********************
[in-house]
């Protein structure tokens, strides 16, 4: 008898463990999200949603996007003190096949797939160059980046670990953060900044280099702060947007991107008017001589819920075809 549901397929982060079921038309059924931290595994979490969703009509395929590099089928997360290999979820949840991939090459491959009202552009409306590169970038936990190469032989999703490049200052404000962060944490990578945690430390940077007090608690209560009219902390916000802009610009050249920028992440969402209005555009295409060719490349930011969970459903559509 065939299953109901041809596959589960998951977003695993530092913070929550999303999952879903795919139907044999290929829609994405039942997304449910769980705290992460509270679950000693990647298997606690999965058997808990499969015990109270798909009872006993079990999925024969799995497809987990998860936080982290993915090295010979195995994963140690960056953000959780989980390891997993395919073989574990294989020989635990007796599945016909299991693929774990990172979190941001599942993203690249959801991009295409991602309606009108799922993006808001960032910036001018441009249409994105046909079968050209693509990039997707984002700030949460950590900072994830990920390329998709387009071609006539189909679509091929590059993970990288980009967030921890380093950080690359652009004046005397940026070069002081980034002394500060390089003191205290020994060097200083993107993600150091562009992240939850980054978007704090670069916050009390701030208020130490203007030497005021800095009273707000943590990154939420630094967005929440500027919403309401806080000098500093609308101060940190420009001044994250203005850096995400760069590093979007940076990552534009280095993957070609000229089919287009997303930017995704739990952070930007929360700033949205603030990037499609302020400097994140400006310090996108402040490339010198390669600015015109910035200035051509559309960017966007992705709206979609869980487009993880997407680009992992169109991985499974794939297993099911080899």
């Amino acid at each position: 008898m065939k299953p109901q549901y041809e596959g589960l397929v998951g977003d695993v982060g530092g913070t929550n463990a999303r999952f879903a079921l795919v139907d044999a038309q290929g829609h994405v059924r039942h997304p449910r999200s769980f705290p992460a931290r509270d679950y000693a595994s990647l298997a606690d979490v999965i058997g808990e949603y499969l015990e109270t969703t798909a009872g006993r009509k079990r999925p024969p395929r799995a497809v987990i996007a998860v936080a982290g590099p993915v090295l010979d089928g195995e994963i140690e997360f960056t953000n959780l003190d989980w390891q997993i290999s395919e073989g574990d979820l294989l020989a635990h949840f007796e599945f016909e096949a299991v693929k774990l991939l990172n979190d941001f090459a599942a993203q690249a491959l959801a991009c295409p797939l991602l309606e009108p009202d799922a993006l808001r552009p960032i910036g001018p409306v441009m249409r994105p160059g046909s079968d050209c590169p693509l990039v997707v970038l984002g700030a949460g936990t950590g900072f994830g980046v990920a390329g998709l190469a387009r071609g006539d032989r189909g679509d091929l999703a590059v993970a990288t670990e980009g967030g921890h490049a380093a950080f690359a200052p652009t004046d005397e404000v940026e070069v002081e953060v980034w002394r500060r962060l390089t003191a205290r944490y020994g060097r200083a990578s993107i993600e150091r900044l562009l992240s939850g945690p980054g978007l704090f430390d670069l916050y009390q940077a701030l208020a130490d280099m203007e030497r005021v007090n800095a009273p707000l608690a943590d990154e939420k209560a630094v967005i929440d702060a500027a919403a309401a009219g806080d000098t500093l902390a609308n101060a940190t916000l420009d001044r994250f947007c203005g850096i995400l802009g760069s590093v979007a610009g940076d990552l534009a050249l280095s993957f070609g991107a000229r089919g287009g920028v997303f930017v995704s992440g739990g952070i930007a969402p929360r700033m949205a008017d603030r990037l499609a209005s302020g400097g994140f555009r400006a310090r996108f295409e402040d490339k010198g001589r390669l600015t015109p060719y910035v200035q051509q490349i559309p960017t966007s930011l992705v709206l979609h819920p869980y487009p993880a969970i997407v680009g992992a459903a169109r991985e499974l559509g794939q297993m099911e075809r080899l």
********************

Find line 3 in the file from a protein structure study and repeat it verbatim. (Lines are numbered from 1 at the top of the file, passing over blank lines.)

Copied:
């Amino acid at each position: 008898m065939k299953p109901q549901y041809e596959g589960l397929v998951g977003d695993v982060g530092g913070t929550n463990a999303r999952f879903a079921l795919v139907d044999a038309q290929g829609h994405v059924r039942h997304p449910r999200s769980f705290p992460a931290r509270d679950y000693a595994s990647l298997a606690d979490v999965i058997g808990e949603y499969l015990e109270t969703t798909a009872g006993r009509k079990r999925p024969p395929r799995a497809v987990i996007a998860v936080a982290g590099p993915v090295l010979d089928g195995e994963i140690e997360f960056t953000n959780l003190d989980w390891q997993i290999s395919e073989g574990d979820l294989l020989a635990h949840f007796e599945f016909e096949a299991v693929k774990l991939l990172n979190d941001f090459a599942a993203q690249a491959l959801a991009c295409p797939l991602l309606e009108p009202d799922a993006l808001r552009p960032i910036g001018p409306v441009m249409r994105p160059g046909s079968d050209c590169p693509l990039v997707v970038l984002g700030a949460g936990t950590g900072f994830g980046v990920a390329g998709l190469a387009r071609g006539d032989r189909g679509d091929l999703a590059v993970a990288t670990e980009g967030g921890h490049a380093a950080f690359a200052p652009t004046d005397e404000v940026e070069v002081e953060v980034w002394r500060r962060l390089t003191a205290r944490y020994g060097r200083a990578s993107i993600e150091r900044l562009l992240s939850g945690p980054g978007l704090f430390d670069l916050y009390q940077a701030l208020a130490d280099m203007e030497r005021v007090n800095a009273p707000l608690a943590d990154e939420k209560a630094v967005i929440d702060a500027a919403a309401a009219g806080d000098t500093l902390a609308n101060a940190t916000l420009d001044r994250f947007c203005g850096i995400l802009g760069s590093v979007a610009g940076d990552l534009a050249l280095s993957f070609g991107a000229r089919g287009g920028v997303f930017v995704s992440g739990g952070i930007a969402p929360r700033m949205a008017d603030r990037l499609a209005s302020g400097g994140f555009r400006a310090r996108f295409e402040d490339k010198g001589r390669l600015t015109p060719y910035v200035q051509q490349i559309p960017t966007s930011l992705v709206l979609h819920p869980y487009p993880a969970i997407v680009g992992a459903a169109r991985e499974l559509g794939q297993m099911e075809r080899l």